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Best businesses to support when trying to reduce your carbon footprint in California

Pippa Strickland
Environmental scientist, product expert, and an adventure-style traveler originally from Australia.

California has a history of being at the forefront of environmental movements, with many businesses continuing this tradition today through their sustainable practices. Whether it’s the materials selected to manufacture their products, a reduction in carbon emissions or a “green” ethos in their businesses practices, there’s a diversity of ways they are attracting consumers who are committed to making sustainable choices. So if you’re looking to reduce your carbon footprint in California, here are six eco-conscious businesses to consider.

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Death Throes for AB 5?

Joel Fox
Editor and Co-Publisher of Fox and Hounds Daily

The exemption arrows have found their mark in the Achilles heel of AB 5, the controversial and highly contested worker classification law. On Friday, Gov. Gavin Newsom signed AB 2257 by Assemblymember Lorena Gonzalez adding many more exemptions to the law that now total over 100. 

Ironically, it was Gonzalez who created AB 5 with the backing of the California Federation of Labor and who powered it through the legislature and into law. With AB 2257 and the added exemptions, Gonzalez is trying to fix the law and it keep it alive. However, the new exemptions may be the lead chorus of a death rattle for the law that would reach a crescendo on November 3 if Proposition 22 passes taking Uber, Lyft and other app-driven delivery services out from under AB 5. The original law was constructed with Uber and Lyft specifically in mind.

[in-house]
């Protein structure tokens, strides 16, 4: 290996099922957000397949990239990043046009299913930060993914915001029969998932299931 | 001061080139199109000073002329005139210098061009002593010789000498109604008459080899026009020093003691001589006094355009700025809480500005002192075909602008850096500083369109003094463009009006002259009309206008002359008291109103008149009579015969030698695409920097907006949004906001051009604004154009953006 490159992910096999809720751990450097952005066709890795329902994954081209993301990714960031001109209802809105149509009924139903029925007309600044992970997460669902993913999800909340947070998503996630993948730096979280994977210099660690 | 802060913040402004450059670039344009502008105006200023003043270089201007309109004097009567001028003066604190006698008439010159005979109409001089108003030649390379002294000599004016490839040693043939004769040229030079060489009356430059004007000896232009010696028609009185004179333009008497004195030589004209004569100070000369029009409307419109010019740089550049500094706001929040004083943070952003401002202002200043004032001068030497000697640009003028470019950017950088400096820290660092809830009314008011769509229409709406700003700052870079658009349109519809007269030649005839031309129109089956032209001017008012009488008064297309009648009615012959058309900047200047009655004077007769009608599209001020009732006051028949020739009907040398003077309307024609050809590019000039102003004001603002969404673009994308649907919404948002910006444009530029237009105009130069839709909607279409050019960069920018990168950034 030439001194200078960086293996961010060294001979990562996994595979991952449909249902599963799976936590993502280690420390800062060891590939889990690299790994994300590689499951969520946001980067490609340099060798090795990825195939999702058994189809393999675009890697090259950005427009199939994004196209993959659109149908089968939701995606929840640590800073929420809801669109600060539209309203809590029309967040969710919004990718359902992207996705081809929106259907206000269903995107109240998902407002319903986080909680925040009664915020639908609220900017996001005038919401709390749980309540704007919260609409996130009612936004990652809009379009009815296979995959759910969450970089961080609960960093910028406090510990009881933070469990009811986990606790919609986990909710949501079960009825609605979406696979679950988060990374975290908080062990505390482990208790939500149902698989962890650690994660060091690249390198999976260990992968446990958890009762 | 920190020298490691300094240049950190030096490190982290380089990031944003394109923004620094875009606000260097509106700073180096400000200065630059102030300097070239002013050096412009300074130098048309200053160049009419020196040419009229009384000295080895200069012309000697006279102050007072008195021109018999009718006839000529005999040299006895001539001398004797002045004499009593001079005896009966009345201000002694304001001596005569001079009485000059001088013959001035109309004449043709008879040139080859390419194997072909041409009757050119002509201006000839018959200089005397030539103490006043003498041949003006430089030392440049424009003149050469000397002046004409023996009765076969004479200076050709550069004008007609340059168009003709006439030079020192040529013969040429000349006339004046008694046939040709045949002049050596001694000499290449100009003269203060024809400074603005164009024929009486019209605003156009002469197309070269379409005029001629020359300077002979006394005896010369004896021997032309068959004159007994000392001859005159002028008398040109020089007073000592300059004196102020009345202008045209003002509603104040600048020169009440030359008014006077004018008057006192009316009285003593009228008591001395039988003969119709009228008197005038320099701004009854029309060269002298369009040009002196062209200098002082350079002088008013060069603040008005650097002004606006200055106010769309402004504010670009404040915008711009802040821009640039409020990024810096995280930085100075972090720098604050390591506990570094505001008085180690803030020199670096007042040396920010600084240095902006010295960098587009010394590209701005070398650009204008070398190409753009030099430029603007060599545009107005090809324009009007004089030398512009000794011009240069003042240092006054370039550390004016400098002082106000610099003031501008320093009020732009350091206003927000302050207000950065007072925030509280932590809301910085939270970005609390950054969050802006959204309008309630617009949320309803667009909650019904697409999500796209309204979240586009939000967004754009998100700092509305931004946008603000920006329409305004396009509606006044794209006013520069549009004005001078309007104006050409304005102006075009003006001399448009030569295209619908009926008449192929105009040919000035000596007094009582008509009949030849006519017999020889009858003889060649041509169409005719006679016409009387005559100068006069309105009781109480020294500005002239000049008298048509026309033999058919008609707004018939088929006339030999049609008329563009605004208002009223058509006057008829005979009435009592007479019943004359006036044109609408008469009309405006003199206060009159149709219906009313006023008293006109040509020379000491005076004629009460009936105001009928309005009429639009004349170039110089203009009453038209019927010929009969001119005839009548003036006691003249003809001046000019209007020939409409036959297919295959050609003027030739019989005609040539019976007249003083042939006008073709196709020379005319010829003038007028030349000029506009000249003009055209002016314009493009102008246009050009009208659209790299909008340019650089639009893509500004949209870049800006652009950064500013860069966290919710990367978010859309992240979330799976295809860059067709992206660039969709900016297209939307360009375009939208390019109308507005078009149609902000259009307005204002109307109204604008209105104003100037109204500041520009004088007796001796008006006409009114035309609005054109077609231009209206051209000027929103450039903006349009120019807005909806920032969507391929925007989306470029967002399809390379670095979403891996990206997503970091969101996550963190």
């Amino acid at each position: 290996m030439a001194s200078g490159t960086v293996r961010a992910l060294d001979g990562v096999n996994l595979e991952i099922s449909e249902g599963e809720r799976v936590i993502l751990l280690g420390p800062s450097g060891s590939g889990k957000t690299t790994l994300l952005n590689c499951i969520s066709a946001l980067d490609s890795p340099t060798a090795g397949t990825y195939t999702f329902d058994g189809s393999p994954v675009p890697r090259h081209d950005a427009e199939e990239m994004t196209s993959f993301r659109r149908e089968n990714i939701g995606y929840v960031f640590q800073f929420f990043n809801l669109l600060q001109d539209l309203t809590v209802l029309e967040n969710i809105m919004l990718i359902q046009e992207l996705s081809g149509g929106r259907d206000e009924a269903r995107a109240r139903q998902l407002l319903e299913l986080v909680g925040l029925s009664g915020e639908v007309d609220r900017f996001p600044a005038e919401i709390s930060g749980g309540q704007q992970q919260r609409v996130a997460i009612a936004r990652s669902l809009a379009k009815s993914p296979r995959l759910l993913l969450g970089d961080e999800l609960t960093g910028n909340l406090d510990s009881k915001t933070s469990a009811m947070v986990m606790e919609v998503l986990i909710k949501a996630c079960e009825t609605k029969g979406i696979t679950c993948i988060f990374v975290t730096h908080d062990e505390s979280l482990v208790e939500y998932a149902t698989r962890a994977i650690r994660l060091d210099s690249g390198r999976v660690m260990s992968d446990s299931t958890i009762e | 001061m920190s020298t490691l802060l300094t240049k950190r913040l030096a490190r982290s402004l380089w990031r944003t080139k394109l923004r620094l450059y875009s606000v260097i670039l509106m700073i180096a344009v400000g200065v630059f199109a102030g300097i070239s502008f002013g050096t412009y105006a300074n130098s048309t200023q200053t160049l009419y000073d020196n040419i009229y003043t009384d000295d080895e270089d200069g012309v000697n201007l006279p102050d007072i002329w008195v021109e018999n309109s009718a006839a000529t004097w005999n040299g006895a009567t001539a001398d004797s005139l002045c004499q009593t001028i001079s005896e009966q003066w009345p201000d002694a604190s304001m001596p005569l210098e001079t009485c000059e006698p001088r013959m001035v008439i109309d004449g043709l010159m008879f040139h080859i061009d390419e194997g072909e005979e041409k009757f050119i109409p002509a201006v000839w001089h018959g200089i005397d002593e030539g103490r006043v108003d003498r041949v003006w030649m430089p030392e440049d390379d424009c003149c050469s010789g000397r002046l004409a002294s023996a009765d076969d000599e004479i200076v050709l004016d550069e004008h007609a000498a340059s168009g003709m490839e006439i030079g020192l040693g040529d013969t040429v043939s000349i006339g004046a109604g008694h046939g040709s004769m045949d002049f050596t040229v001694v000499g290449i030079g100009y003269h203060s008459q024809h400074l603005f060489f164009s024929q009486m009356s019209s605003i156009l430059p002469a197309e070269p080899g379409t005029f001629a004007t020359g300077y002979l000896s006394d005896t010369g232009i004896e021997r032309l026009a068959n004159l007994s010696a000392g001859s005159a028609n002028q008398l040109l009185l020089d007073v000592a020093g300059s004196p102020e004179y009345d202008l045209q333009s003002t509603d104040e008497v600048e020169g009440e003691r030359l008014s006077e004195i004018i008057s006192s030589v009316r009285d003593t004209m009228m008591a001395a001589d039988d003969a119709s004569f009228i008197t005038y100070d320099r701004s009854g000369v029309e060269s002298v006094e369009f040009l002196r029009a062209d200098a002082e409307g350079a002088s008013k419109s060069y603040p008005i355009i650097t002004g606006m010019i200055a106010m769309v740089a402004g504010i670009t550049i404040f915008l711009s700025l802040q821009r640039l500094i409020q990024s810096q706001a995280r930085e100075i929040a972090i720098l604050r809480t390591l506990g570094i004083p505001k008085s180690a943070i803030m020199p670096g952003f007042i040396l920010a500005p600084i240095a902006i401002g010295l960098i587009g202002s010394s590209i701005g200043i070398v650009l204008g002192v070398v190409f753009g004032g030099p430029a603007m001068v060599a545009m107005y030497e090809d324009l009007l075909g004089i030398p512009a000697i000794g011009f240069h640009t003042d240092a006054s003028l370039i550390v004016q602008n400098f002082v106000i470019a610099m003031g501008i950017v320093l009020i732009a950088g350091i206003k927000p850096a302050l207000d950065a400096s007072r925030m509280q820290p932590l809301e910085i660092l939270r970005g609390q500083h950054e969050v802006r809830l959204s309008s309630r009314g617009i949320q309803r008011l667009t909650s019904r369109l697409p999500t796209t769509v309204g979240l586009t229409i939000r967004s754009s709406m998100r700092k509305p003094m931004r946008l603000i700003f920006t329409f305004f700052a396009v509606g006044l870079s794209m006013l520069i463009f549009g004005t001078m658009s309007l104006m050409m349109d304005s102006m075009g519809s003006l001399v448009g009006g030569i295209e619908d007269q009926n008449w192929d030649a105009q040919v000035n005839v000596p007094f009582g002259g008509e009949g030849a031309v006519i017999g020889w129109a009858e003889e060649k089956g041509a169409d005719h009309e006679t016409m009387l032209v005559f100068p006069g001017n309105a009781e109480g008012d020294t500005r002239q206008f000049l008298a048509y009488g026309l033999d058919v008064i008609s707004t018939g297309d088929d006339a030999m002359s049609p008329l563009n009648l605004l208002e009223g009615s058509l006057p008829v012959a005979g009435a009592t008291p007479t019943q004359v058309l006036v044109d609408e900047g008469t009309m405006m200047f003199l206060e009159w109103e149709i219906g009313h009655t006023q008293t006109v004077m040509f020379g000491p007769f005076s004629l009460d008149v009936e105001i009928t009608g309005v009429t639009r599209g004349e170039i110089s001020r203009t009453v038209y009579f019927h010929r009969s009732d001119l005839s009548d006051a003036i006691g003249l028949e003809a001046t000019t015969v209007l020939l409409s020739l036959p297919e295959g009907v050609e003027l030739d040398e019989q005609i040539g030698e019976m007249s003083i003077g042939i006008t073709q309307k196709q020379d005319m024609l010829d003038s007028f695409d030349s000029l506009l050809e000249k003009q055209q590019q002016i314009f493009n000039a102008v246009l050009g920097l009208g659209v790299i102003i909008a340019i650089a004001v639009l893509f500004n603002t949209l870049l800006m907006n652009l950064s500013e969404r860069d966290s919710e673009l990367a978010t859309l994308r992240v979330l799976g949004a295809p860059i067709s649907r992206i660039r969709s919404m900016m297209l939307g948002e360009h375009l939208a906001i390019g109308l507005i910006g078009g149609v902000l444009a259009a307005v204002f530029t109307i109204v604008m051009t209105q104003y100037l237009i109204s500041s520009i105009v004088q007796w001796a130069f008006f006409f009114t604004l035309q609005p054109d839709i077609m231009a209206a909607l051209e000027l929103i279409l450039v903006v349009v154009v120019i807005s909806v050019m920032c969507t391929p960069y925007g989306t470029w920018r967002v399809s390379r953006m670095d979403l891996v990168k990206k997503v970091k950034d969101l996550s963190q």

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Meditating on Prop 13 With the Tibetan Buddhists in Howard Jarvis’ House

Joe Mathews
Connecting California Columnist and Editor, Zócalo Public Square, Fellow at the Center for Social Cohesion at Arizona State University and co-author of California Crackup: How Reform Broke the Golden State and How We Can Fix It (UC Press, 2010)

Want to stop worrying so much about the future of California? Go and say a prayer at Howard Jarvis’ house.

No historic plaques mark the five-bedroom home at 515 N. Crescent Heights Boulevard, which sits between West Hollywood and L.A.’s Miracle Mile. But this is where the famed anti-tax activist Jarvis lived, held meetings with Gov. Jerry Brown and other California players, and organized Proposition 13, 1978’s tax-limiting ballot initiative that still dominates California politics. 

Another fall fight over Prop 13 is underway. The November ballot’s Proposition 15 proposes to lift Prop 13 caps on taxing commercial properties, thus creating—depending on whom you ask—either billions of dollars for education or new burdens for businesses. So, recently, I went over to check on the historic house—and got an unexpected lesson about how California and its homes keep changing, even if its initiative politics never do.